Allowing the user to be able to edit their information on the review page is also key in my opinion. After the user has got to the point where the next step is push the button and charge my credit card I should be able to edit what is in my cart.

    Also with this making sure the user gets all the information such as shipping costs, taxes, and other important information as early in the process as possible to eliminate any abandonment when the user suddenly finds out they don’t have free shipping or something else that might surprise them. Stuff like is a product backordered and if so when will it be in stock.

    AJAX and one page checkouts are nice but doesn’t stop the user from abandoning the cart because of not showing them all the information they need to know to make the purchase early in the process.

  2. Oh also I will add allowing as many methods of payment a long with your own checkout to make the user fill comfortable. There are tons of payment options out there such as Google Checkout, Amazon, PayPal, Billmelater, that can save you from a possible lost conversion.

    Although sometimes I think whether having 5 different payment options is really necessary and would like to see some stats on how much of an increase in conversion it really gives you.

  3. Great input Dan, thanks for the experience and knowledge. Like you have said a lot of it is very situational, and you must really weight the pro’s in con’s. Ultimately it comes down to testing and what the numbers prove works and/or doesn’t work. Even similar situations could be very different site to site.

    However some companies are not in the fortunate position as yours where they have the developers and designers on staff to constantly test. They can build their site and launch it, but don’t have the resources to tweak and test.

  4. I totally agree Ross. Resources is still the biggest problem with all ecommerce shops big or small. We also don’t have all the resources to put on testing our sites as we should. Mainly because of other company agendas.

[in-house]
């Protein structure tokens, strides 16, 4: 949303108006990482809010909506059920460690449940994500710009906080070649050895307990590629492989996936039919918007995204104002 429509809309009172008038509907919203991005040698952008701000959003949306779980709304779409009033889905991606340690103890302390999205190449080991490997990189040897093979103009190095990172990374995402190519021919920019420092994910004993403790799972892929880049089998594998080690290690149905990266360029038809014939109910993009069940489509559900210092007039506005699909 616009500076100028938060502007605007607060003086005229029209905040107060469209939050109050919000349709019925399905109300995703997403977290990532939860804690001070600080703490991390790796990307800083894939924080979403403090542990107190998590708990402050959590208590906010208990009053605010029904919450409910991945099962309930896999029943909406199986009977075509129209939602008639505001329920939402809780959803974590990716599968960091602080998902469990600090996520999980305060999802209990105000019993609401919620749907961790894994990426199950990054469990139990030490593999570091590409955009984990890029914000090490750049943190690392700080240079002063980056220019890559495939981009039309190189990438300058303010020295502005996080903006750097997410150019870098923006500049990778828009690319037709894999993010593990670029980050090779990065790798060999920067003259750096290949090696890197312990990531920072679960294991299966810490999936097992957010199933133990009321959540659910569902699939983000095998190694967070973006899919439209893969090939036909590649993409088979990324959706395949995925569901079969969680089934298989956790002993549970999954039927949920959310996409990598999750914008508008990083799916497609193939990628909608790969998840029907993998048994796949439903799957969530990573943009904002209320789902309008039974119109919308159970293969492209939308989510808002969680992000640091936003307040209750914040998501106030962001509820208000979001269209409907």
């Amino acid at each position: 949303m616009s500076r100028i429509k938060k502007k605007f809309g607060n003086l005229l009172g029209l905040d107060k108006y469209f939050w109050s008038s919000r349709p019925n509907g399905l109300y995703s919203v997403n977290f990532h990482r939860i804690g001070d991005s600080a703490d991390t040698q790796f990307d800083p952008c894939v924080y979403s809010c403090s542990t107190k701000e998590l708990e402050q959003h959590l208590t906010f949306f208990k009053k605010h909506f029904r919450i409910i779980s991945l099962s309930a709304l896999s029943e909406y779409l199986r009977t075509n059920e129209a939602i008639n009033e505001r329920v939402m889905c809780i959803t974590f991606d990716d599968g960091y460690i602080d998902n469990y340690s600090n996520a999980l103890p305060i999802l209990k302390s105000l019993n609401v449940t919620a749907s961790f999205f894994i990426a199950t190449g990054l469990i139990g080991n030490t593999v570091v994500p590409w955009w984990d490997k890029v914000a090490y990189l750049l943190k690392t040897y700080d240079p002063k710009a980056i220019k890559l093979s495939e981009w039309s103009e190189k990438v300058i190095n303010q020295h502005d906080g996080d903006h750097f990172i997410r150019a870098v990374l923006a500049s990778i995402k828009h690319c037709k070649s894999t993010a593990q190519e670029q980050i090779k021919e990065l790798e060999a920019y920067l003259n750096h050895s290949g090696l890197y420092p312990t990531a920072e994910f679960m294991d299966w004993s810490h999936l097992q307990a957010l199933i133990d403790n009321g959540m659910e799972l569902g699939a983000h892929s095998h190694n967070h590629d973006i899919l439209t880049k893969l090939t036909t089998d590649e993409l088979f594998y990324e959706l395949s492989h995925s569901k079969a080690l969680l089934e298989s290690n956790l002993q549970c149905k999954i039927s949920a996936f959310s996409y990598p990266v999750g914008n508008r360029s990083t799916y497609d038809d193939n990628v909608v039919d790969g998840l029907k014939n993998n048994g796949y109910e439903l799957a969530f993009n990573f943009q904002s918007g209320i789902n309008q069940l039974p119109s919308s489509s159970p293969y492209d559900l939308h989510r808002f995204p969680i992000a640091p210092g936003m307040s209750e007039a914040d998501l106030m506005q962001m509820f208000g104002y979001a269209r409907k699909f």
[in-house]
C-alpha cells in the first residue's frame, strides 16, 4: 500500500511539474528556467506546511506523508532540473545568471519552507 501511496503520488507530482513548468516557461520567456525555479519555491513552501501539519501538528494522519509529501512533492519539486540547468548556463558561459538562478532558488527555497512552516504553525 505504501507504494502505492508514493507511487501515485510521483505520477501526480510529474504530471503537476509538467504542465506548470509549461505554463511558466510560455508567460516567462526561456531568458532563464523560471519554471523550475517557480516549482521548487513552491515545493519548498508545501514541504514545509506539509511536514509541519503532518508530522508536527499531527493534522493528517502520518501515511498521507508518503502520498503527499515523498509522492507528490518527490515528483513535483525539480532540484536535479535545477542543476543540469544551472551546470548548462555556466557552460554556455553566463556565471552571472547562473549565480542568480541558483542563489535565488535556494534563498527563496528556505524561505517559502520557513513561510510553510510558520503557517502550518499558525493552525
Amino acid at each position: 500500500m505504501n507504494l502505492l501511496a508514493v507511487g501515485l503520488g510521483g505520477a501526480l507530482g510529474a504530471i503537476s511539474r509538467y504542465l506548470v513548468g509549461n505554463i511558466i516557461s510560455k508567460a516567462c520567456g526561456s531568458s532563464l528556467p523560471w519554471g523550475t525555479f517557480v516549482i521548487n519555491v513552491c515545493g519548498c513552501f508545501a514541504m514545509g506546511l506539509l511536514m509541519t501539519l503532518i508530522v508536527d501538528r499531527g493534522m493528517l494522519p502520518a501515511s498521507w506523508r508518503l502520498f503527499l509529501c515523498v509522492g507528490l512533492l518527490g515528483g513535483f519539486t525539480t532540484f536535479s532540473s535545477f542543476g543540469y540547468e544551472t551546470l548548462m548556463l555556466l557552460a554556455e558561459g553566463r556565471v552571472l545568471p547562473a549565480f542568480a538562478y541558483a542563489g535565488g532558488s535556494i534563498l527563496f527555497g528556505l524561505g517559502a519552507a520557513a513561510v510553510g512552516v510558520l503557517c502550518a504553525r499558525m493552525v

In my opinion if you just build a site and launch it but don’t have the budget to either outsource the work to different firms or hire in house teams then there is something wrong with the business you are getting in and you are not going to last long. I can understand at the beginning but somewhere you have to have a plan for maintenance and upgrades. Even if you are a small store selling products out of your house.

    Sure Changing how the checkout works is a huge task, something we aren’t even able to do right now but simple tests can also be set up. If you can increase your conversion rate by just 10% that frees up more money to work with.

    I think everyone would love to be able to just have a site built for them and let it sell sell sell and never have to do anything but that just isn’t possible especially with today’s economy.

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  6. I have been working through some of the problems above as I implement a new e-commerce set up for my company. I have been toying with the idea of a small box with an order summary that ‘floats’ on the side of the screen so that while filling out the form they can still see the order and it’s subtotal. Not sure if this is the best solution but I think it has it’s merits.

  7. Great article, in my personal opinion the best way is to give the user always an option to go back and before you let them hit the “Order” button, give them an option to review there data on the End. When I buy something on the net, that is the moment I really stop and review my data befor hitting “order”.